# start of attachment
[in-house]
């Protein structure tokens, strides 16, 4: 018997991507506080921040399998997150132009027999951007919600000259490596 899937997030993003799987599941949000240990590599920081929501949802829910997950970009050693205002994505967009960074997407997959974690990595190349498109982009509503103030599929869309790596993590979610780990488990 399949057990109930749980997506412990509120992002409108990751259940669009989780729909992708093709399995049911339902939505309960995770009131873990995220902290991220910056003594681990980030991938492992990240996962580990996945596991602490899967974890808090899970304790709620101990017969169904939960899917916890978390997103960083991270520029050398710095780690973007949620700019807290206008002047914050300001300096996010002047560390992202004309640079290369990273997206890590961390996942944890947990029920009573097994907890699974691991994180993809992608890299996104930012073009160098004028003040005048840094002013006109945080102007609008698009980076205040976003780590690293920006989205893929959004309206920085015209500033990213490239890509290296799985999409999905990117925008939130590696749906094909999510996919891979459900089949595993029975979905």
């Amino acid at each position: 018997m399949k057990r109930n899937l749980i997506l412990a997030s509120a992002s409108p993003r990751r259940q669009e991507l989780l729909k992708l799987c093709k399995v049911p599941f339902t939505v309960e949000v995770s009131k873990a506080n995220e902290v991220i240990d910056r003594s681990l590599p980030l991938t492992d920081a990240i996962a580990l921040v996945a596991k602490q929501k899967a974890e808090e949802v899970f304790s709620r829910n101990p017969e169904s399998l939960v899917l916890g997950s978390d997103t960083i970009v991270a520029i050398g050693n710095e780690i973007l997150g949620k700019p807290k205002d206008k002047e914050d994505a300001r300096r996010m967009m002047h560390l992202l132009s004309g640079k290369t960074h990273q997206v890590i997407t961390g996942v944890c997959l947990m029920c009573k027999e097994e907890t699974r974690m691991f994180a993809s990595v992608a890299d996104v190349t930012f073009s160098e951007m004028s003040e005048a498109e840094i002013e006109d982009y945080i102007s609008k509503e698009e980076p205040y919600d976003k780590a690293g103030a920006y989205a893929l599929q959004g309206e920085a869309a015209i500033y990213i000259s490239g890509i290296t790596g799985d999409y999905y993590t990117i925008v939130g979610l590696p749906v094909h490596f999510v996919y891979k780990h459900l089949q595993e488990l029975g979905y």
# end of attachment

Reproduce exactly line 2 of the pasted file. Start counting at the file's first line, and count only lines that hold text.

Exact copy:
């Protein structure tokens, strides 16, 4: 018997991507506080921040399998997150132009027999951007919600000259490596 899937997030993003799987599941949000240990590599920081929501949802829910997950970009050693205002994505967009960074997407997959974690990595190349498109982009509503103030599929869309790596993590979610780990488990 399949057990109930749980997506412990509120992002409108990751259940669009989780729909992708093709399995049911339902939505309960995770009131873990995220902290991220910056003594681990980030991938492992990240996962580990996945596991602490899967974890808090899970304790709620101990017969169904939960899917916890978390997103960083991270520029050398710095780690973007949620700019807290206008002047914050300001300096996010002047560390992202004309640079290369990273997206890590961390996942944890947990029920009573097994907890699974691991994180993809992608890299996104930012073009160098004028003040005048840094002013006109945080102007609008698009980076205040976003780590690293920006989205893929959004309206920085015209500033990213490239890509290296799985999409999905990117925008939130590696749906094909999510996919891979459900089949595993029975979905």